Medicaid is a means-tested program that you can qualify for only if you have limited assets. The asset limit can pose a substantial problem for many people who need to qualify for Medicaid.
The issue is that Medicaid may be the only program available to cover the costs of nursing home care for most seniors, since Medicare and private policies typically only cover a nursing home for limited duration under a very limited set of circumstances. Many seniors have acquired assets over the course of their lives and thus are not able to qualify for the Medicaid coverage that they need because of the fact that they have too much money or property.
This leaves seniors in a difficult position. If they must go into a nursing home and no insurance will pay for it, they could be forced to spend down their life savings. Only after the money is gone, and some property is potentially lost as well, will Medicaid begin to pay for the necessary nursing home care. However, there is another alternative: Medicaid planning.
Medicaid planning can shield some or all of your assets from being lost when you need nursing home care. Your ability to protect assets is going to depend upon many factors, including when you began the Medicaid planning process. An experienced attorney at Unsworth LaPlante, PLLC can assist you in understanding how a Medicaid plan can help you and can guide you through the planning process. This is a process that you should ensure you have the right legal advice for since there is a lot of money at stake. Our legal team will offer you the personalized advice that you need to make the best plans to protect your wealth.
Although there is no substitute for this personalized advice, we have also prepared the answers to some frequently asked questions below so you can find out more about the Medicaid planning process.
Why is it important for seniors to know eligibility requirements for Medicaid?
It is important for seniors to know eligibility requirements for Medicaid because many seniors will need to successfully apply for Medicaid coverage to get nursing home care paid for. As you get older, your chances of needing care in a nursing home rise.
Unfortunately, Medicare only pays for skilled care, such as when you’ve had surgery and must have the bandages changed by a nurse. Outside of these circumstances, Medicare provides no coverage for nursing homes. Most seniors don’t need skilled care in a nursing home setting but instead move to a home because they can’t live alone due to medical conditions like dementia or simply due to old age.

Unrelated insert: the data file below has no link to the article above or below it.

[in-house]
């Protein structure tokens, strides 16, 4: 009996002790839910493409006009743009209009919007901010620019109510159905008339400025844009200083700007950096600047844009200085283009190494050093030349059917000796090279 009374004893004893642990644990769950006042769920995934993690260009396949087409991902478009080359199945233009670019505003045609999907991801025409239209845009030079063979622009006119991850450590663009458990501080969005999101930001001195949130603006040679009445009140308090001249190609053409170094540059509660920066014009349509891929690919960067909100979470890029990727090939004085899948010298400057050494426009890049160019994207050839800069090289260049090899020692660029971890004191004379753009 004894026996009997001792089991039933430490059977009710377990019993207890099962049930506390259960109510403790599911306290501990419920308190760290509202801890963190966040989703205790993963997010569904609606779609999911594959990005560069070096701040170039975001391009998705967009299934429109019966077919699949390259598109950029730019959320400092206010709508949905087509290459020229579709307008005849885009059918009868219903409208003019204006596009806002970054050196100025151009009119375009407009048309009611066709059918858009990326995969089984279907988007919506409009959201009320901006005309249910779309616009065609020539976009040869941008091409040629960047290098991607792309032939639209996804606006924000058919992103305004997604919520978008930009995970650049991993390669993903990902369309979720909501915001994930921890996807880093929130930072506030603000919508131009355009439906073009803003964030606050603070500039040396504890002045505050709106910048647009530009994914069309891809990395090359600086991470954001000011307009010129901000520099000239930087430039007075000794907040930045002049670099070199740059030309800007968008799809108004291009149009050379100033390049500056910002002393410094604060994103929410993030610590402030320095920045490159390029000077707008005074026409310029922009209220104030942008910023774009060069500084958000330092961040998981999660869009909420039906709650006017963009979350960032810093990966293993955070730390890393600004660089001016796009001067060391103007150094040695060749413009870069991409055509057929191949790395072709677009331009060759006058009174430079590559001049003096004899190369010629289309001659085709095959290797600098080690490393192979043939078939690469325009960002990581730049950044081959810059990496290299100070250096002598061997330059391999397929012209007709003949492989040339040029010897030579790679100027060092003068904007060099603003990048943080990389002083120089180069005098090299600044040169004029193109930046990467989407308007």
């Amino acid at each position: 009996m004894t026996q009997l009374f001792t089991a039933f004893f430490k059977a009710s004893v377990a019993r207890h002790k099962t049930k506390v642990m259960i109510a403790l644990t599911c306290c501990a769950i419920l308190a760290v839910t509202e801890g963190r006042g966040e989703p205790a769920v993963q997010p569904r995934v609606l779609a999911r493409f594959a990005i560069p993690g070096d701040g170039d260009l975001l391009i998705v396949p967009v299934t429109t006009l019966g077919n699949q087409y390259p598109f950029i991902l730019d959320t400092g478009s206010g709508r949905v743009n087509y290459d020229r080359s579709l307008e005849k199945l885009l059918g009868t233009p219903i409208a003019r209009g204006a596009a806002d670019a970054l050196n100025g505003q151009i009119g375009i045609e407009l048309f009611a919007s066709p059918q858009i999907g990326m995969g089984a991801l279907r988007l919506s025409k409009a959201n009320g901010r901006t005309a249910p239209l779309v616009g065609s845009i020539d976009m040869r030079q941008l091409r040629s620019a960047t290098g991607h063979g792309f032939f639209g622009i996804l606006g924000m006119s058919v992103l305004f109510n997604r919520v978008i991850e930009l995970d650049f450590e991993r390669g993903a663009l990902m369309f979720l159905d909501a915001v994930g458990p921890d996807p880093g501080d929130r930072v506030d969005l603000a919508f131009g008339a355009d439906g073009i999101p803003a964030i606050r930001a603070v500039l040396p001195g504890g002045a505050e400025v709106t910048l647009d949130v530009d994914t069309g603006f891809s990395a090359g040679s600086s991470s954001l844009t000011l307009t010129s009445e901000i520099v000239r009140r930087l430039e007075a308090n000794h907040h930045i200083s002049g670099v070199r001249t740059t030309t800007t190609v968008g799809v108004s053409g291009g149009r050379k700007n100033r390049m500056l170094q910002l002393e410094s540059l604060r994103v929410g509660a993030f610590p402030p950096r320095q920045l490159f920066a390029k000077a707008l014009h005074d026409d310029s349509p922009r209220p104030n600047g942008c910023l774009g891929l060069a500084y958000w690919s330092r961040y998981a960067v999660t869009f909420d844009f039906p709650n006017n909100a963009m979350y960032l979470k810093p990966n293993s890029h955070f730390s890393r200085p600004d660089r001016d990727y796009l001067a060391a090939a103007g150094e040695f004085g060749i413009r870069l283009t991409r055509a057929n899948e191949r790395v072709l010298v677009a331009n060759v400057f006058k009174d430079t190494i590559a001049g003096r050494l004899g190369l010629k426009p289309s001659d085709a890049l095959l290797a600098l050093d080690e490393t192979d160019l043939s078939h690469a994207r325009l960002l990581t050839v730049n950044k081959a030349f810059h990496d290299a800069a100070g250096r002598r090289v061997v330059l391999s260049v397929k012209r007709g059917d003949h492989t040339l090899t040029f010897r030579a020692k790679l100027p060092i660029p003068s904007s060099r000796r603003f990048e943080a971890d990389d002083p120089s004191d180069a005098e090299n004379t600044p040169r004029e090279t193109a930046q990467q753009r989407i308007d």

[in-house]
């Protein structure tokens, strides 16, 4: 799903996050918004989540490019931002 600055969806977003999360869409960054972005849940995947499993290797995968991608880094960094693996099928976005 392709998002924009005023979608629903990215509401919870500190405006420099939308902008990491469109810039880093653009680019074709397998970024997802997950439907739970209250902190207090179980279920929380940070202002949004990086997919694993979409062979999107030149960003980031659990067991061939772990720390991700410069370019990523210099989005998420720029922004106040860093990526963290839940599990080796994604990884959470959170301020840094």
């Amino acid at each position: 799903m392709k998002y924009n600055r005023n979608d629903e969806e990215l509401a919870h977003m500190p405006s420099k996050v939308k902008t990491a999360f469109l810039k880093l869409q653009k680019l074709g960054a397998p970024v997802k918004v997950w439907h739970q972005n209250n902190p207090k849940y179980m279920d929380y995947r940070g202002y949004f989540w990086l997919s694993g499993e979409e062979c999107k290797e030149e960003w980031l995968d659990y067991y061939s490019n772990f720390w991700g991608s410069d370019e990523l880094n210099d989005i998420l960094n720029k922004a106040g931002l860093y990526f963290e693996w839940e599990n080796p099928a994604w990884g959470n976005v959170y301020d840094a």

When a senior needs to move into a nursing home due to old age or infirmity, the senior needs custodial care. Medicaid will pay for custodial care for eligible seniors even while virtually no other insurance will. Seniors thus need to know if they’re eligible for Medicaid so they can take advantage of the benefits if they are and so they can try to make a plan to become eligible if they aren’t.
What are some common Medicaid planning mistakes?
Making a Medicaid plan is essential if you want to ensure you can get Medicaid to pay for the nursing home bills you incur as you get older and must move into a nursing care environment. Unfortunately, many people make Medicaid planning mistakes that end up costing them the ability to get the care that they require.
Some common Medicaid planning mistakes include waiting too long to make a Medicaid plan, using the wrong kind of trust for Medicaid planning, and not getting legal help with the planning process. If you wait too long, you may not be able to protect all of your assets that you would have hoped to keep shielded from Medicaid. If you use the wrong kind of trust as a part of your plan, the assets that are held within the trust may not actually be protected at all, even if you think that they are.
All of these mistakes can be avoided by working with an experienced attorney. Unsworth LaPlante, PLLC can guide you through the entire process of Medicaid planning and ensure you don’t make any errors that could cost you the money and property that you worked a lifetime to acquire.
Why do you need to start Medicaid planning early?
If you do not already have a Medicaid plan in place, you should reach out to an attorney and start the Medicaid planning process today. When you apply to get Medicaid overage, Medicaid looks back at five years of financial transactions. If you transferred ownership money or property, including giving money or property as a gift, this could temporarily disqualify you from being able to get Medicaid coverage.
This review of five years of transactions is called the Medicaid five-year lookback rule, and it is a rule meant stop people from gaming the system by just giving away all of their money and property if they get sick and need nursing home care. If you gave away money or property (or sold it to a family member for much less than it was worth), this could result in a period of temporarily disqualification from getting Medicaid to cover you.
The temporary disqualification period is determined by dividing the value of the transferred assets by average monthly nursing home costs in the location where you reside. A larger transfer, therefore, would result in a longer disqualification period. The calculation gives you the number of months of disqualification.
If you transferred $50,000 worth of assets and the average monthly cost of nursing home care where you live is $5,000, then the calculation would be $50,000/$5,000 = 10 months. During this disqualification period, you would not get coverage for nursing home care though Medicaid.
If you plan ahead, you can avoid this. Contact Unsworth LaPlante, PLLC to get more of your questions on Medicaid answered and to get help with the Medicaid planning process.